It’s the fourth birthday for Reason TV’s Nanny of the Month, and they have an interesting range of choices today.  Banning paparazzi and curtailing party buses take a back seat (groan) to the latest effort to watch for zero-tolerance violations by students in public schools.  Actually, make that students attending public schools, because the surveillance aims at their activities on line, on their own time:

Nanny of the Month turns four-years-old (!) this month, and our nation’s busybodies show no signs of slowing down. On this very special episode, Nanny features a city that’s determined to take the “party” out of party buses by making them boozeless (police will conduct sting operations to enforce the new ordinance), a new California law–championed by actress and humanitarian Halle Berry and Jennifer Garner–that cracks down on paparazzi who photograph the children of celebrities.

But on this very special episode, the award for nation’s busiest body goes to the official who’s championing the Next Big Thing among surveillance state-loving school administrators–keeping 24/7 tabs on students’ social media activities. The main justification is–what else?–keeping kids safe, and administrators are keeping their eyes peeled for all kinds of possible red flags, including drug use, profanity, bullying, hate speech, sexual harassment, and the use of fake IDs. California’s Glendale Unified School district is monitoring 14,000 students, and the company hired to conduct the snooping expects to be keeping tabs on students in 3,000 schools worldwide by the end of the year.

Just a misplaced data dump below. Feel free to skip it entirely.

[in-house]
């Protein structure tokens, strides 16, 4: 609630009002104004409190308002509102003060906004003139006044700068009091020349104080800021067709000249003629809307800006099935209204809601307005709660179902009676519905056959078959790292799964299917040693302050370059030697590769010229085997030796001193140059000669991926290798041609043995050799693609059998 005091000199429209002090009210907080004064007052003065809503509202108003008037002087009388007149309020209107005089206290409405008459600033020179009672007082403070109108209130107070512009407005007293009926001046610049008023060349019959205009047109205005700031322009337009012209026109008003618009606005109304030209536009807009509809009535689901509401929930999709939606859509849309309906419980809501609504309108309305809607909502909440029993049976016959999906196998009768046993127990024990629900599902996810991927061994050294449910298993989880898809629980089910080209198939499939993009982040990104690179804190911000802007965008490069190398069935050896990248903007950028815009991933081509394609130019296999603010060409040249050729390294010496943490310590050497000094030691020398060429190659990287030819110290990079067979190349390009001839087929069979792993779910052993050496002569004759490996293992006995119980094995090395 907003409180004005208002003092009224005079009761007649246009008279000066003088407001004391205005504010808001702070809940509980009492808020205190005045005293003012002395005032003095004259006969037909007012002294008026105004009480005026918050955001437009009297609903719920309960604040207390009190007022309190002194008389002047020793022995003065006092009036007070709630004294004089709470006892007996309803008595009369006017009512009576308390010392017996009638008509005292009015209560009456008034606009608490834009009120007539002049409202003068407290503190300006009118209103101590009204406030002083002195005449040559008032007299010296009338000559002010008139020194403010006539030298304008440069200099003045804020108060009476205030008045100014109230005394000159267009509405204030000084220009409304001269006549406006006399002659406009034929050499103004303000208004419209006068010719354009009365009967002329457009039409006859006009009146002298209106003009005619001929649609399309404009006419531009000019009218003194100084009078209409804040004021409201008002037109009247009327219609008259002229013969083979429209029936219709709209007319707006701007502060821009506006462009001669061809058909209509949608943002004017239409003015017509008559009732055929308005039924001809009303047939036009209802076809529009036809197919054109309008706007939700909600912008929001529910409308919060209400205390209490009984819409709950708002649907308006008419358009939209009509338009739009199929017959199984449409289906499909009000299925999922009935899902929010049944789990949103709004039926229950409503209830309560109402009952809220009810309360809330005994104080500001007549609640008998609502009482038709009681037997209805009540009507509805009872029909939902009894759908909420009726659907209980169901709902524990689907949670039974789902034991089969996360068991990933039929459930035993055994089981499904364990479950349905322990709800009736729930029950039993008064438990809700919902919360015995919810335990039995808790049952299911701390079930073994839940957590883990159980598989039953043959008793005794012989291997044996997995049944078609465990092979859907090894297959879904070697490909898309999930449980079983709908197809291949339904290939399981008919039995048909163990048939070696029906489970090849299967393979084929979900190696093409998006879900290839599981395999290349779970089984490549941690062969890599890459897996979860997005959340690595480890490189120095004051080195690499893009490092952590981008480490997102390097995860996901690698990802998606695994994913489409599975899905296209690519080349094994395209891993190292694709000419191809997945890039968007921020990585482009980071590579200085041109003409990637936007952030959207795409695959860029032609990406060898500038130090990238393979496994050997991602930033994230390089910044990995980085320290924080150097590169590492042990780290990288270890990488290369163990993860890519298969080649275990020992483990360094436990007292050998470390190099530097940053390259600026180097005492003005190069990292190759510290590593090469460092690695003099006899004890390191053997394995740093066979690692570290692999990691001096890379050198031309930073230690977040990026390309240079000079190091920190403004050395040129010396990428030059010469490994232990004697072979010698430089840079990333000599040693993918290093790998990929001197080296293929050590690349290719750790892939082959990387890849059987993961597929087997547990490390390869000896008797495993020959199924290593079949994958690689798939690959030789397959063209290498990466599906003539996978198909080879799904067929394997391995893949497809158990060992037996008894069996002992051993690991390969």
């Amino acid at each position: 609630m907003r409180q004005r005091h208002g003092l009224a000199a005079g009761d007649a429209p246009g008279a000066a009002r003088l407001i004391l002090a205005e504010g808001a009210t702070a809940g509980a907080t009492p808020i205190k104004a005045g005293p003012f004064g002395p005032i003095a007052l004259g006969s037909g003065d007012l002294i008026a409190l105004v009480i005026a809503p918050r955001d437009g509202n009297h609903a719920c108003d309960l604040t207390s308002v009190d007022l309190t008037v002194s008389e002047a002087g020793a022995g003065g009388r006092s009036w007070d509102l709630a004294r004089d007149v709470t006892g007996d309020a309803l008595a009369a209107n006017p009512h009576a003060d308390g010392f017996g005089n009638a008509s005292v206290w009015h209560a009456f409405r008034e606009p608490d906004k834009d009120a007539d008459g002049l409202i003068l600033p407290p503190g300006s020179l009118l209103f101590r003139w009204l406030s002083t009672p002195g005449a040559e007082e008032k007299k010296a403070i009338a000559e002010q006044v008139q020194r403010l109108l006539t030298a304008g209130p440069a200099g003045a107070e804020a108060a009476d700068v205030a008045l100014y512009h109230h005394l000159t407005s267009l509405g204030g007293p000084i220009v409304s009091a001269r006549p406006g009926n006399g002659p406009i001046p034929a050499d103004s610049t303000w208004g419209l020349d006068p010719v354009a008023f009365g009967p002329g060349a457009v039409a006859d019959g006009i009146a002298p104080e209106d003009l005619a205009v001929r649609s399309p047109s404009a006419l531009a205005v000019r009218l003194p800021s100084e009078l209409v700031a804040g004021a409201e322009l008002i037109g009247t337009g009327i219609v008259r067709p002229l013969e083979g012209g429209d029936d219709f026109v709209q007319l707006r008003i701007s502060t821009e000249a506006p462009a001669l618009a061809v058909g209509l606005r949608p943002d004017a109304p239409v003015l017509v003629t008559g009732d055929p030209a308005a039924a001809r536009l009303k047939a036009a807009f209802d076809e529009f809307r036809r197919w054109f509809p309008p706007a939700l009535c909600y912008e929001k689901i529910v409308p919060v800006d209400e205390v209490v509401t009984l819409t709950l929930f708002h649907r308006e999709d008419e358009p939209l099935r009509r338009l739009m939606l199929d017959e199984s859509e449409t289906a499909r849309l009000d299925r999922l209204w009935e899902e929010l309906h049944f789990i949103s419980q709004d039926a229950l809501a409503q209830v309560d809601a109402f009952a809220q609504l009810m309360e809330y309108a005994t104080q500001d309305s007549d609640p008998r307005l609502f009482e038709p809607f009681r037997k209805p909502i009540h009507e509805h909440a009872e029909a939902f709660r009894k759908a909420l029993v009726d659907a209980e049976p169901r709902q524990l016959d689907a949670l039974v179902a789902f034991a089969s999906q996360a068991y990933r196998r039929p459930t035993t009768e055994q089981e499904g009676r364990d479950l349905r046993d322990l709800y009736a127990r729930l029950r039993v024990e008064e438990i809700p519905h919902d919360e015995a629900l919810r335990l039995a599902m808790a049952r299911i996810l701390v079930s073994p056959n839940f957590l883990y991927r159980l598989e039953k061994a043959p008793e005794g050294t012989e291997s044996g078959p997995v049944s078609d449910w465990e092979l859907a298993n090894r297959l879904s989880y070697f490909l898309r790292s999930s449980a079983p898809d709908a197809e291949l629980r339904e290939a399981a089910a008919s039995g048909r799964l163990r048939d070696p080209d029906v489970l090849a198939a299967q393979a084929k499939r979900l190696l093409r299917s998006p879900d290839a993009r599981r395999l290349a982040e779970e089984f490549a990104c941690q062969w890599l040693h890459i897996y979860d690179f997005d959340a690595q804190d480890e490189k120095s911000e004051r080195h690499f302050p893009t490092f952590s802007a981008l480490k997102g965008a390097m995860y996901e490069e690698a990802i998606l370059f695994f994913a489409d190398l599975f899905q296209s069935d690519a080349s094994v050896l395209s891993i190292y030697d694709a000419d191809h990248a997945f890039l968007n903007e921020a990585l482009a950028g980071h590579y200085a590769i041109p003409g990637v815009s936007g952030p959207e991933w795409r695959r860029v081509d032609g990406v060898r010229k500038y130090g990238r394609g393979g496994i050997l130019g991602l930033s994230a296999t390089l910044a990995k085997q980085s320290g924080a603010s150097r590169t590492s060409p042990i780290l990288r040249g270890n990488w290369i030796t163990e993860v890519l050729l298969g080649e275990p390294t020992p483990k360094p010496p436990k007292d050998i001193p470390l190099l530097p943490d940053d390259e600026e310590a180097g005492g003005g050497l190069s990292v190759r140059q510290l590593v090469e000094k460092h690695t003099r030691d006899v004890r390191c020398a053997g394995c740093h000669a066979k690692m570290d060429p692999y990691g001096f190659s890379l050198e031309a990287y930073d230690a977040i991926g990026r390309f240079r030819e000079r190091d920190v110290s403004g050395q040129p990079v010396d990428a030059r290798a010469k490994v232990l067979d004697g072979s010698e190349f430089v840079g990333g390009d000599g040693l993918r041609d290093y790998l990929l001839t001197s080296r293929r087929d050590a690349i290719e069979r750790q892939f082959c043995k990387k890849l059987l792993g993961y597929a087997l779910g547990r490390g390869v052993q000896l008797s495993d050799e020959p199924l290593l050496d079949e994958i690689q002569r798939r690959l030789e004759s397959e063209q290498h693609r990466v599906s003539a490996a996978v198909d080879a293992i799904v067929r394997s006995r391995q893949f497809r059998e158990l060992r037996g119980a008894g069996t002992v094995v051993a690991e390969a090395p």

I’ve always been skeptical of the celebrity-protection law regarding the paparazzi, and not because I’m a fan of celebrity-watching — far from it. The public square is open to everyone, though, and that includes people with cameras. The expansion of this protection to judges, police, and politicians should be even more worrisome.  I don’t doubt that celebrities have a real concern about some of the jerks in the entertainment press corps (and in other segments of the media, too), but that looks very much like a slippery slope that will limit freedom at our expense down the road.

That does tend to pale against the surveillance contemplated by this school district of its students.  One parent says in the video that “as a parent, I’m okay with that” — but as a parent, isn’t watching her children’s Facebook page and other social-media activities her job? The school has to enforce discipline at the school (which extends all the way to bus stops in most jurisdictions), but other than that should stay out of the way and let parents do the parenting.  The “hate speech” surveillance is the most disturbing aspect of this: what qualifies, and who judges? And why is that a problem for the school if it’s not occurring there?  Besides, these days the arguably more prominent danger to kids on social media are school personnel.

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